Monday, May 15, 2006

Stats on Yahoo Answers

The Yahoo Answers team posts on the Yahoo Search blog that over 10M answers have been submitted on the site in five months.

It is hard to know what to know what to make of that number. On the one hand, it shows a lot of traffic and activity on the site. On the other hand, it is unclear how many of those answers are useful answers to interesting questions.

I thought more data might help here, so I tried to gather some additional statistics. Here is what I seemed to have been able to find. As of this morning:
  • 1,294,389 questions have been asked on Yahoo Answers.
  • 1,038,040 questions are "resolved", meaning a "best" answer was picked.
  • 356,455 questions were resolved with a 80-100% "thumbs up" rating.
  • 103,795 questions have been asked in the last 7 days.
Interesting data. It appears the average question may get about ten answers. Surprisingly high.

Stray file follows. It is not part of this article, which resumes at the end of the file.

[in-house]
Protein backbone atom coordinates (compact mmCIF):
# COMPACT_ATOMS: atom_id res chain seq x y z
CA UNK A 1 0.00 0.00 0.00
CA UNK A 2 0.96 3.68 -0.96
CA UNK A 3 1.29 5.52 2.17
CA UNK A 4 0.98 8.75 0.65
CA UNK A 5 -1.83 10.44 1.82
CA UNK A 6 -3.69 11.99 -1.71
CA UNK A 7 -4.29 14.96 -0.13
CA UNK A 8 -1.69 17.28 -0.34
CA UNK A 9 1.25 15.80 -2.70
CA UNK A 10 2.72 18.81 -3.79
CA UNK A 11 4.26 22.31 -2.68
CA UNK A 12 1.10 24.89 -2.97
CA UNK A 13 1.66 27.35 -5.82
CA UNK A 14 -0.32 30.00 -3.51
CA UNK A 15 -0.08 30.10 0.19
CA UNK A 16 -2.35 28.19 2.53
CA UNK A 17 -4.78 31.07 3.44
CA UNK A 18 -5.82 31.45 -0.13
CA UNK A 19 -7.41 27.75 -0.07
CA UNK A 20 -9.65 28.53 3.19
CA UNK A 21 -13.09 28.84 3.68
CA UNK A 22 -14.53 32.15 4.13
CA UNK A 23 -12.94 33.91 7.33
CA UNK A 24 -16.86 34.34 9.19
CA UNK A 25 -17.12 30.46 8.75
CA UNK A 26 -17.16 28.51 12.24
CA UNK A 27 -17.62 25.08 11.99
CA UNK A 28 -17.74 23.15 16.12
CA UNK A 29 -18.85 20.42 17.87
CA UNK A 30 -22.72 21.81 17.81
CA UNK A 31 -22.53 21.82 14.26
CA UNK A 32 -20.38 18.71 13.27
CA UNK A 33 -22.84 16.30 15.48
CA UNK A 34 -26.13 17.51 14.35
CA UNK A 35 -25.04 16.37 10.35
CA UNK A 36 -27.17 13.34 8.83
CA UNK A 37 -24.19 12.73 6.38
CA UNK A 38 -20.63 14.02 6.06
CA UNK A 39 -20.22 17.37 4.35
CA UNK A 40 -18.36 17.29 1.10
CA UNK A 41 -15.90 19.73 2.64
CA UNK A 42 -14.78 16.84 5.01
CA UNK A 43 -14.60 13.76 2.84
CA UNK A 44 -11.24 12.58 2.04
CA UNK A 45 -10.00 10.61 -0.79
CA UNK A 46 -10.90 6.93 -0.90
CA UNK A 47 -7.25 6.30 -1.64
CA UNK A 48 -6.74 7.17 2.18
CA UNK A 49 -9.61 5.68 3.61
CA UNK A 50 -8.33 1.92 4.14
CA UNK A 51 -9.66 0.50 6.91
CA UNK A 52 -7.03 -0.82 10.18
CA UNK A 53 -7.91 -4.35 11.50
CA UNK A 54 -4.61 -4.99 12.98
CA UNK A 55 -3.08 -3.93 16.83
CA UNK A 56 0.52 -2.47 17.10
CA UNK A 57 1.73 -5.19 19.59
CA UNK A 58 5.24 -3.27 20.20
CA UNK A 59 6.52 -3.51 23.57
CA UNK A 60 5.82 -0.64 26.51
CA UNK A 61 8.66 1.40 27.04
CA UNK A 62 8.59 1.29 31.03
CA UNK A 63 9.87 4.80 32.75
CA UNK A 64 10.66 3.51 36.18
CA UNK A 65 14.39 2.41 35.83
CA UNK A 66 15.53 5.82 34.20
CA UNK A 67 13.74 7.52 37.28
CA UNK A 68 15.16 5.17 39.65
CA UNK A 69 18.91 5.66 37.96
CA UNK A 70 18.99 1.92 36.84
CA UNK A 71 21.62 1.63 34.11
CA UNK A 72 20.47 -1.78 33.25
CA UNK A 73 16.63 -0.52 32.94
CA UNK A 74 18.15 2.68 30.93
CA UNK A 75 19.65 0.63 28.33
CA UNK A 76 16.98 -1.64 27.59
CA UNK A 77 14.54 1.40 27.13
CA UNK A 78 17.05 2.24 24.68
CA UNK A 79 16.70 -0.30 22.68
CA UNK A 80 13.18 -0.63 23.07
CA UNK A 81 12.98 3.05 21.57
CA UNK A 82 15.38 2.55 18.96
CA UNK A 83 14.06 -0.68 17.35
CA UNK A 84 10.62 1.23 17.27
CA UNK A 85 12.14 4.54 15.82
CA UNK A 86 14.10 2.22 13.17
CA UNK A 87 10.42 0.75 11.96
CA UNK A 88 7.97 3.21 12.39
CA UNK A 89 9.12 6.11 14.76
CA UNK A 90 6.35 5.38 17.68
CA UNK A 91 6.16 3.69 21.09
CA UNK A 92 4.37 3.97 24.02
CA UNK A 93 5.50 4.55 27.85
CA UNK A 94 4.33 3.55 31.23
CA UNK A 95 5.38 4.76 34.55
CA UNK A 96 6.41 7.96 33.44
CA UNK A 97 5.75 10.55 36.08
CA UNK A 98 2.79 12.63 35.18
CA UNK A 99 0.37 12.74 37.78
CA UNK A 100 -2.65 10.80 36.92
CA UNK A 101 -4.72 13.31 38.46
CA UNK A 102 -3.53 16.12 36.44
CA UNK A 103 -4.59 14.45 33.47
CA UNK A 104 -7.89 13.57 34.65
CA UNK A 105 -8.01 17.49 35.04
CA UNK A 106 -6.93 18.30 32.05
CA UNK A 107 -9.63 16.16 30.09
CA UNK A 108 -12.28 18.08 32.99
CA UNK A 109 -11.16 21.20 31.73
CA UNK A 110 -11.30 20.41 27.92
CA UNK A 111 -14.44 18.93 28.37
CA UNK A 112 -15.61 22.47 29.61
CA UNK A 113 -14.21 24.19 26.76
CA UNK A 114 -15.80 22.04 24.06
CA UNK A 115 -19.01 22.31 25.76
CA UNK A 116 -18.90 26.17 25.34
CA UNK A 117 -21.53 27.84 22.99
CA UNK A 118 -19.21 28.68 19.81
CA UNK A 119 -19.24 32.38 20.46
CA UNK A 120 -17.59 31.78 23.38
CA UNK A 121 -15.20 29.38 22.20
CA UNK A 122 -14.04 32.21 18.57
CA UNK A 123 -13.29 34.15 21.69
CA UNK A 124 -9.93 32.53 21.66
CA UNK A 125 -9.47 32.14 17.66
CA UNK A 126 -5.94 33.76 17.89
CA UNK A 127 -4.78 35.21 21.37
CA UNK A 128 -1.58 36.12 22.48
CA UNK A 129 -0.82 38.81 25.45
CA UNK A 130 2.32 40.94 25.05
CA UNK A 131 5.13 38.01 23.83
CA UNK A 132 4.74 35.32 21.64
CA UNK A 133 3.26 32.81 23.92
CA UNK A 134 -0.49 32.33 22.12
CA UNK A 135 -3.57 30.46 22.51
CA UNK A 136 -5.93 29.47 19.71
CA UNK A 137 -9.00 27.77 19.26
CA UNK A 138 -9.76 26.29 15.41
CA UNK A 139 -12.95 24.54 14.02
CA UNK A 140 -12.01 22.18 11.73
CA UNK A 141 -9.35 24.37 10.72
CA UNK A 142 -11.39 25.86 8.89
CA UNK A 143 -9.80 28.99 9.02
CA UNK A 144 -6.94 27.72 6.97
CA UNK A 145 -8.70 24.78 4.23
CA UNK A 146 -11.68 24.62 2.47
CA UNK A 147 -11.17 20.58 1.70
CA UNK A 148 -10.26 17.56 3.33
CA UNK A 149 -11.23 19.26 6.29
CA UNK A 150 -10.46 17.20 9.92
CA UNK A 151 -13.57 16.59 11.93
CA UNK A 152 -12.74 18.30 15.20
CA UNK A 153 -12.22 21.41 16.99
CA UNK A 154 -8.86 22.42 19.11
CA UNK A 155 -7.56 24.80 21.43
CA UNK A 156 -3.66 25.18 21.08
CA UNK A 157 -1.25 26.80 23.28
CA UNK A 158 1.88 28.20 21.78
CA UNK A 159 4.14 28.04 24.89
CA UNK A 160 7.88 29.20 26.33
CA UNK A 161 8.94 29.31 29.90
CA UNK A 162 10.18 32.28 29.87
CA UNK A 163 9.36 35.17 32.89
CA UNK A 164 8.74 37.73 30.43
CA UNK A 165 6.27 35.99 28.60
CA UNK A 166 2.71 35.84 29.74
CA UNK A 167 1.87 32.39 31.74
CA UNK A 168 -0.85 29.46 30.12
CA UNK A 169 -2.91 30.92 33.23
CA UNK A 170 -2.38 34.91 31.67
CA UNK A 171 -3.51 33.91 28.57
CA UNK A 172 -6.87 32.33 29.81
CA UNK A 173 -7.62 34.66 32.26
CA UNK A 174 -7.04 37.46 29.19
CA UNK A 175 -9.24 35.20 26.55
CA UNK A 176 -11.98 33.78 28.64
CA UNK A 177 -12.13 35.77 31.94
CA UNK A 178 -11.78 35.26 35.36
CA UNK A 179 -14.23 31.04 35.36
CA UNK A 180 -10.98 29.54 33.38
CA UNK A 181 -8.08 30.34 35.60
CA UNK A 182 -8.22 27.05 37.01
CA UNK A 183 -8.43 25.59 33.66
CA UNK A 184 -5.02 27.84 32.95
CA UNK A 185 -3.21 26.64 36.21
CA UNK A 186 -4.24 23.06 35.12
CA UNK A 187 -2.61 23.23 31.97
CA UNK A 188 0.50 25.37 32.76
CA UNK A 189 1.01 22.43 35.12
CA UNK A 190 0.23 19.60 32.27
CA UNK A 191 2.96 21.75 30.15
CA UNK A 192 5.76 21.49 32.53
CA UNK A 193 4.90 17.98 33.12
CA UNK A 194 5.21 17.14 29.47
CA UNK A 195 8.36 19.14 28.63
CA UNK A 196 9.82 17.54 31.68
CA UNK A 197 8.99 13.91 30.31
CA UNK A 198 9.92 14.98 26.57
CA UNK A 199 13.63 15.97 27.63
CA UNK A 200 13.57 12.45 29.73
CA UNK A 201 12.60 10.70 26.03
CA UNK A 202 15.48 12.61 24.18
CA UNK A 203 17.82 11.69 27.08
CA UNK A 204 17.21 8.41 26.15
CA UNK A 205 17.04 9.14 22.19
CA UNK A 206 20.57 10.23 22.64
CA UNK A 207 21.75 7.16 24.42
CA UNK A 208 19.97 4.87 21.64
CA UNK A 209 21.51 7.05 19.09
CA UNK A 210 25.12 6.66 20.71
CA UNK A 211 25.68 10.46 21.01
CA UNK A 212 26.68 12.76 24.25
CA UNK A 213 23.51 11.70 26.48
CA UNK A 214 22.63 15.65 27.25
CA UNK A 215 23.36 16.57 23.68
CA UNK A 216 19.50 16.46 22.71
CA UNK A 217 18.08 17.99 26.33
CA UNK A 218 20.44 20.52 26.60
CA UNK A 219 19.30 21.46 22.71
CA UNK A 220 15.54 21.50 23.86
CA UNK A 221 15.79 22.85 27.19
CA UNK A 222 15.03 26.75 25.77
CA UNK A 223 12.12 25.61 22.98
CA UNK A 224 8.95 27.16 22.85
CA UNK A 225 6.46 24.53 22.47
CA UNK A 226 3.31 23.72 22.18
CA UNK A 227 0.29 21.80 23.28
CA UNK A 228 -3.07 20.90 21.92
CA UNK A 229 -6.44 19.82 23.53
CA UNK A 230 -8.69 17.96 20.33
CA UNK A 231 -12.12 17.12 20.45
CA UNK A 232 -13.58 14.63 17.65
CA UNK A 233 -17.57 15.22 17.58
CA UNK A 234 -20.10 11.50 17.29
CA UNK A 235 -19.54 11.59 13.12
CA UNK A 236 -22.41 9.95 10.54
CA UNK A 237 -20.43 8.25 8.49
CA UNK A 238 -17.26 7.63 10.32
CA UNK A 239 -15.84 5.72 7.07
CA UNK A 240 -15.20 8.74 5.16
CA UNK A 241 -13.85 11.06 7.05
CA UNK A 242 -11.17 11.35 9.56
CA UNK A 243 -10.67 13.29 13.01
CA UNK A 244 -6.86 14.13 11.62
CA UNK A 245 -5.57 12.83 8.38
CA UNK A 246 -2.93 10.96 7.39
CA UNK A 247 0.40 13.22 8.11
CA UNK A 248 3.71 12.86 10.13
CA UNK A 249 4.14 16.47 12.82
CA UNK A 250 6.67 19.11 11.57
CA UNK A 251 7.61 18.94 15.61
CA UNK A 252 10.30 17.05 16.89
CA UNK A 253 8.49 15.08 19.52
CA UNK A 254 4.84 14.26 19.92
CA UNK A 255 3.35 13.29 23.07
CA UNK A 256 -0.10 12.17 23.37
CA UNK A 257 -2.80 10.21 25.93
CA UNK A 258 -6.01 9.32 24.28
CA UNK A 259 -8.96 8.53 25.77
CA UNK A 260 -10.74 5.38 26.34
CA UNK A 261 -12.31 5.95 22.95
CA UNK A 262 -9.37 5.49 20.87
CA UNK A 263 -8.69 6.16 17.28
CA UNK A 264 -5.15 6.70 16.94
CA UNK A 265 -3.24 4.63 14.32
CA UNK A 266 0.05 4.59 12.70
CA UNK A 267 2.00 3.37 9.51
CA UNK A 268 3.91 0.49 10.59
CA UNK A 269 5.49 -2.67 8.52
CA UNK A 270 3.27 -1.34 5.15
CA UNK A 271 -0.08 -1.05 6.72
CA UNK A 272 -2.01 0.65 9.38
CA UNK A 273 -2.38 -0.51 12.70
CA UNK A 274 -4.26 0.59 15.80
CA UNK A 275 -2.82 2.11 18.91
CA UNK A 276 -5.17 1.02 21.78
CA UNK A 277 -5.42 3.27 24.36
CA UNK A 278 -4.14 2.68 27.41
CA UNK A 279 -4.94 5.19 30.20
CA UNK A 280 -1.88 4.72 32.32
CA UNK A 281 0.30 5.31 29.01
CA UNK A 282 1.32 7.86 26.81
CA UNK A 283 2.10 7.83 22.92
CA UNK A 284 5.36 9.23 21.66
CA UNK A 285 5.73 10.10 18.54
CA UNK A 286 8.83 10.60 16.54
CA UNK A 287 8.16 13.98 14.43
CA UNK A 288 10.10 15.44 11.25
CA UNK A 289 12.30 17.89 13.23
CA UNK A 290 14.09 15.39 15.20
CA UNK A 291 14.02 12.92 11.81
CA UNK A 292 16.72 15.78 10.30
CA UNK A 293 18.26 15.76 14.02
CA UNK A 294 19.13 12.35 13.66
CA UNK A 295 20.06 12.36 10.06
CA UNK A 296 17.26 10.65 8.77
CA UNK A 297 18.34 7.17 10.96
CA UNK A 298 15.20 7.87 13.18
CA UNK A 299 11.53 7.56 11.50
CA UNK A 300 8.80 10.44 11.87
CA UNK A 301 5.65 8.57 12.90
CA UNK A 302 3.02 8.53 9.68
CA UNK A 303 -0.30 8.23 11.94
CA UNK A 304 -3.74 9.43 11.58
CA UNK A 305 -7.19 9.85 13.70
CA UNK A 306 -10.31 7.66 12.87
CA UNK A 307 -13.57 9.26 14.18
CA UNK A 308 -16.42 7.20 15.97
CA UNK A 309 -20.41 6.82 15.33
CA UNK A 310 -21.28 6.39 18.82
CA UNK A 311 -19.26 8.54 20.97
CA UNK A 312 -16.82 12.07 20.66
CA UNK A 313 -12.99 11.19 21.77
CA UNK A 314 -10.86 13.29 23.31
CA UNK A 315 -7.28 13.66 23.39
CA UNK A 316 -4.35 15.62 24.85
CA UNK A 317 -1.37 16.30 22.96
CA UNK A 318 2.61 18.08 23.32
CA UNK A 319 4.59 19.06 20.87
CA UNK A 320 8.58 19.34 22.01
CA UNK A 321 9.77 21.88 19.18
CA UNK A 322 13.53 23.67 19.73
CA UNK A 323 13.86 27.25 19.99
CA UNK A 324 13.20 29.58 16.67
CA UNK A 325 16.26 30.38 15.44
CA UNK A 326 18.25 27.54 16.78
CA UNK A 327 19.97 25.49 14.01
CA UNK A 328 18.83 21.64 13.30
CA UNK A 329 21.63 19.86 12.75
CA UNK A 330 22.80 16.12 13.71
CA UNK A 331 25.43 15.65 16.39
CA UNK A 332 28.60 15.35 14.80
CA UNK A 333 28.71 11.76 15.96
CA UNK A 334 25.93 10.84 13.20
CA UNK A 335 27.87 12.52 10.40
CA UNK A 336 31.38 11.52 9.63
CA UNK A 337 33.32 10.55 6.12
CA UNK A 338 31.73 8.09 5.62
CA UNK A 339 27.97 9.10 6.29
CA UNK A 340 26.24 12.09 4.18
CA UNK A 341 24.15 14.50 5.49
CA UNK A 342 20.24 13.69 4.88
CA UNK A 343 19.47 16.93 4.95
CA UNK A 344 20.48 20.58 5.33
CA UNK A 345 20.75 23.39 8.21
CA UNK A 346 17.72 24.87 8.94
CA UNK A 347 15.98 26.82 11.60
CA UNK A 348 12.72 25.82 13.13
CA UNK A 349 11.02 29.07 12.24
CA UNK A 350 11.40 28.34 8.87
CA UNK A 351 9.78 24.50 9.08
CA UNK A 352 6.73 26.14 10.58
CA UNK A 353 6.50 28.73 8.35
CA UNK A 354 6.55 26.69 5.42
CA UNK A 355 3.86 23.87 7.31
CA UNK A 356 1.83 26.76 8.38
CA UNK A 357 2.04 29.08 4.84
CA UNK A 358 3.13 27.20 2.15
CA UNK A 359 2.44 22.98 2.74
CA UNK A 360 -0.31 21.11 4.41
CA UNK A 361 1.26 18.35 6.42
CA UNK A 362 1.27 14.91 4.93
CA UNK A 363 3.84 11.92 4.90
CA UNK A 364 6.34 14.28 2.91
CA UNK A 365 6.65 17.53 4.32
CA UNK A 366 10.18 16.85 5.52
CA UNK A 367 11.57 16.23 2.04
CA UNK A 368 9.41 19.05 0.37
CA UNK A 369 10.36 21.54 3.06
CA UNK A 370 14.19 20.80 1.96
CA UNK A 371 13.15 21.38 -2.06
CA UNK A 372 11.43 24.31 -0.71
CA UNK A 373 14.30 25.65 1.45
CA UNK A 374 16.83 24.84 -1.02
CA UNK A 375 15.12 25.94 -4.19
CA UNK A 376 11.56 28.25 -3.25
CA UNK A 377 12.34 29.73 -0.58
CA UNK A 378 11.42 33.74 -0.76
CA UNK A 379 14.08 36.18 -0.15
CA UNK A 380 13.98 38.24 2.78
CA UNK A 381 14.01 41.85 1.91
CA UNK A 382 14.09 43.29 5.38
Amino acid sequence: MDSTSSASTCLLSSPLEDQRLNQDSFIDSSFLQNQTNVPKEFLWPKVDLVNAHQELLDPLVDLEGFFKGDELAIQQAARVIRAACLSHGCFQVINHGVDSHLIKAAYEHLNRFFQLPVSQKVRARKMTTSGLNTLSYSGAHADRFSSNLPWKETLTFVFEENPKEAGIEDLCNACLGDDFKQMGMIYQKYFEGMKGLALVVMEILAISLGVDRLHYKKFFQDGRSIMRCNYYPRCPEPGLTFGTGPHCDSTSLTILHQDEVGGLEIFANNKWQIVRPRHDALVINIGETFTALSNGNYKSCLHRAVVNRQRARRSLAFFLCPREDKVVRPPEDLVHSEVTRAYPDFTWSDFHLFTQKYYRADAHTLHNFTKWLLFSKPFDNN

On the last number, it might indicate very strong growth (10% of the questions in the system asked in the last week), but I suspect the "last 7 days" number includes questions that are Yahoo will delete (due to lack of an answer), so it probably is not correct to come to that conclusion.

Before I started digging into these stats, I was guessing that about 1-2% of the 10M answers were useful. Given that 356k questions were resolved with 80-100% approval on the final answer, it appears the quality might be better than I thought. By one measure, at least 3-4% of 10M answers seem to be useful, probably more.

None of this directly answers the question about how useful Yahoo Answers will be, but this initial usage data is interesting and surprisingly positive.

For my much more pessimistic views on Yahoo Answers, see my earlier posts, "Yahoo Answers and wisdom of the crowd", "Summing collective ignorance", and "MSN Answers coming?".

1 comment:

jeff.dalton said...

Once again Greg, reading your article led me to write a reply that was becoming too long for a comment!

My "comment" to your post:
Yahoo Answers, Naver, and the future of search